“He Named Me Malala” is an important film in so many ways. It illuminates the story of a young teenage girl, the history of a country in conflict, religious barriers to education and modernization, the haunting sadness of being separated from one’s home, and the priceless bond with family—all of which are relatable to all of us on some level. It is here that the film’s strength lies: universal themes that go beyond the tragedy of Malala’s story, instead telling a story of resilience, faith, and strength.
What stayed with me, however, is the way the film unpacks Malala’s now commonplace international image. In the end, the film asserts that she is just another girl—one whose story is important not because it is necessarily more unique or tragic than others, but because she made the choice, and was given the platform, to raise her voice.
Really, what lingers though, is the problematic Western obsession with Malala as an icon. By interspersing imagery and clips from her work in Africa and her speeches at the UN and the Nobel Peace Prize ceremony, the film both reinforces these narratives while also trying to convince us just how ordinary Malala is. As a country that actively participates in drone strikes, military operations, and problematic policies in the region, it feels dishonest to sit in a theater and watch a young teenage girl become the face of a movement to empower the people depicted to be suffering in those very regions—as if our support of the education of these young women is supposed to make up for our intrusive impositions of ideologies, policies, and practices in a part of the world we do not seek to understand or get to know.
The work Malala is doing is valiant, but at times, feels out of touch with the communities back home she hopes to empower. By being geographically and (personally) isolated, it remains unclear how much her important international initiatives around education and the empowerment of girls in Pakistan is having an effect on the communities she was forced to leave behind. One wonders too, how these initiatives impact those around the world that live in countries and under the influence of religions and cultures that just do not permit education for women—are those communities, their leaders, their people being brought into the conversation? Are their concerns, difficulties, or desires for change being taken into account?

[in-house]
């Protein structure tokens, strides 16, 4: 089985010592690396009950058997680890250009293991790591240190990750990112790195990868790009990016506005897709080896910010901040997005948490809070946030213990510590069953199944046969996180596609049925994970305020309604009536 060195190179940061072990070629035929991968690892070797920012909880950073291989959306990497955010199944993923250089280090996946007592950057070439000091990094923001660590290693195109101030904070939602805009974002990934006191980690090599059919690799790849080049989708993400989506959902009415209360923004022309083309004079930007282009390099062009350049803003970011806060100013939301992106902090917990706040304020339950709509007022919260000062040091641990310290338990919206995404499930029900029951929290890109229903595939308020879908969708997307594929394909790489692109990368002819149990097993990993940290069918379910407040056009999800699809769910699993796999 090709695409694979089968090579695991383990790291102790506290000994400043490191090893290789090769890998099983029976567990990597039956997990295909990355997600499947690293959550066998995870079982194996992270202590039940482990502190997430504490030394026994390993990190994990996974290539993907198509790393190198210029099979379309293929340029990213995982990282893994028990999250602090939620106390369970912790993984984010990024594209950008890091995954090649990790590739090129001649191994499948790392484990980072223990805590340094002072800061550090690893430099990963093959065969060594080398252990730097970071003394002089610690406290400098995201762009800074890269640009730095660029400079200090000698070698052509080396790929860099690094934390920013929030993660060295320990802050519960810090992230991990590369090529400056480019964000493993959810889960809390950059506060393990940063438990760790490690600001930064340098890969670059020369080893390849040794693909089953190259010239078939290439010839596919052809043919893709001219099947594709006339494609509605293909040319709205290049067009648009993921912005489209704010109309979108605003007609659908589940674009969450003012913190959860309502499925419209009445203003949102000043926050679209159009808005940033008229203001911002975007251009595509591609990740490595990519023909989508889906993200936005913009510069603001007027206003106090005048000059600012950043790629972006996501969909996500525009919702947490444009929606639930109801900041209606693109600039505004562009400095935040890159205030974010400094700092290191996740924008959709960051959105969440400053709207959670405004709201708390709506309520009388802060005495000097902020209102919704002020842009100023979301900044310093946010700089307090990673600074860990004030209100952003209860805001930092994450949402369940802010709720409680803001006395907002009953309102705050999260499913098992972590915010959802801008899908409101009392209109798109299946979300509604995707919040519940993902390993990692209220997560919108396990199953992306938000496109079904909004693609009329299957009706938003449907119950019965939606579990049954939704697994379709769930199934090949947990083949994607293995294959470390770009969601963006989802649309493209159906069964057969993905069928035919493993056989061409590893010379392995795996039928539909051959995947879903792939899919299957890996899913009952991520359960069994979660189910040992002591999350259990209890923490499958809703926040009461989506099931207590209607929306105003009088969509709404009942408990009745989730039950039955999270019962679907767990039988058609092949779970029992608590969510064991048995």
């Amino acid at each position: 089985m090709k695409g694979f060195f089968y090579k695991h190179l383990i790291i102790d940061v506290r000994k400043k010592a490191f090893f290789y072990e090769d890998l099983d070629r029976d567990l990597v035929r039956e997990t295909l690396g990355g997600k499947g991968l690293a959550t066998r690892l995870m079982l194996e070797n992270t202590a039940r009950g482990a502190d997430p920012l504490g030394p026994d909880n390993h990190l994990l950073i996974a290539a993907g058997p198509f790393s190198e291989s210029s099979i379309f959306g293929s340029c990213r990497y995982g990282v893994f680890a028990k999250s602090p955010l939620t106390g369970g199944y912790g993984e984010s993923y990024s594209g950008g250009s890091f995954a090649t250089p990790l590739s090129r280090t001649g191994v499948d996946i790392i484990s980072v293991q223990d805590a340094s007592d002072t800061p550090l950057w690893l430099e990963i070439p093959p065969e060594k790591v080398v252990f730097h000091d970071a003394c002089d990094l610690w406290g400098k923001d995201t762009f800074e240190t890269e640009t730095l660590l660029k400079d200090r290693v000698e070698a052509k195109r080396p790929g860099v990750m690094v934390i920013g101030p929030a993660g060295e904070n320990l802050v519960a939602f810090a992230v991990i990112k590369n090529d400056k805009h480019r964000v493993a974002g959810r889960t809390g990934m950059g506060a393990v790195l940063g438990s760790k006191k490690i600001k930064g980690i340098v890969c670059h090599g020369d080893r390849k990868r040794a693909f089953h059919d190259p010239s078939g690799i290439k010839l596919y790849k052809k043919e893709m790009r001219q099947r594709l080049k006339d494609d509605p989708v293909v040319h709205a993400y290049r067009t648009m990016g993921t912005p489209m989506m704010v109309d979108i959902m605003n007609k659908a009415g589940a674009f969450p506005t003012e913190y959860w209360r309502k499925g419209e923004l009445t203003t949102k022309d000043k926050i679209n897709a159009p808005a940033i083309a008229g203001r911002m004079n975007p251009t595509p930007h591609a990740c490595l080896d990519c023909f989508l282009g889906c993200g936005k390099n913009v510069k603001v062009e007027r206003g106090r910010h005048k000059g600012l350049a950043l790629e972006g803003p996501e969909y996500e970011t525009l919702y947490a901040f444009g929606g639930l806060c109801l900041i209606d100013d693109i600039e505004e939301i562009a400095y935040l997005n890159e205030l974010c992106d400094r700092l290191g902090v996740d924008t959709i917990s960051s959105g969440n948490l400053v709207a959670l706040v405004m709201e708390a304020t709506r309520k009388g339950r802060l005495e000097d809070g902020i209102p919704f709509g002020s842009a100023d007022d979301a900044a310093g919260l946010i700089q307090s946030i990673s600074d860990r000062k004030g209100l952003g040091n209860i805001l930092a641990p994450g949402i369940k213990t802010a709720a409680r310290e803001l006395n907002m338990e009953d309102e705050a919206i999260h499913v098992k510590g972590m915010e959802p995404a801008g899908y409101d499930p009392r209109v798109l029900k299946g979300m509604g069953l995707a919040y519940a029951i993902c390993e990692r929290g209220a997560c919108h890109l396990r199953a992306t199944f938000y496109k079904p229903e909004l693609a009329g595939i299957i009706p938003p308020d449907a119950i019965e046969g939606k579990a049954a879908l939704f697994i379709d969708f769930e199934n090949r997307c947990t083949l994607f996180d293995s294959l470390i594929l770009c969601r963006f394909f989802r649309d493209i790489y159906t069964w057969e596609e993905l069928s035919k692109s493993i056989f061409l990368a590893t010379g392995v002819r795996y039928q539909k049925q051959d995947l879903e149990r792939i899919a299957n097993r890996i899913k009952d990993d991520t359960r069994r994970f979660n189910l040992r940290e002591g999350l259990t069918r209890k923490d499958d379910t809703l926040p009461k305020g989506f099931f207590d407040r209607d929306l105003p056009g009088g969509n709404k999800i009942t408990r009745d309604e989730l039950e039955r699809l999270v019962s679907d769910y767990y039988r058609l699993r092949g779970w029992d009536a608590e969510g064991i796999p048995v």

In today’s age, it continues to be difficult, perhaps, to separate public and private selves. Though moving and inspiring in so many ways, “He Named Me Malala” feels, at times, like a paradoxical justification for Malala’s status as a world icon. She is just an ordinary teenager, and yet, she is remarkable; she has a wonderful family and strong ties to her culture, and yet, back home, she is targeted, and seen as a figure that is no longer attached to the bonds that once cultivated her very being.
The film, overall, is a valiant attempt to shed light on Malala’s life, both personal and public—and it does so well. One wonders, however, what the future holds for Malala, both as an activist with worldwide recognition and as an emerging young woman.
Priya Arora is a queer-identified community activist, writer, and student. Born and raised in California, Priya has found a home in New York City, where she is currently pursuing a Master’s degree in Counseling Psychology at Teachers College, Columbia University. Priya’s passion and research lies in capturing and fostering the needs and experiences of South Asian American LGBTQ people, with a mental health focus.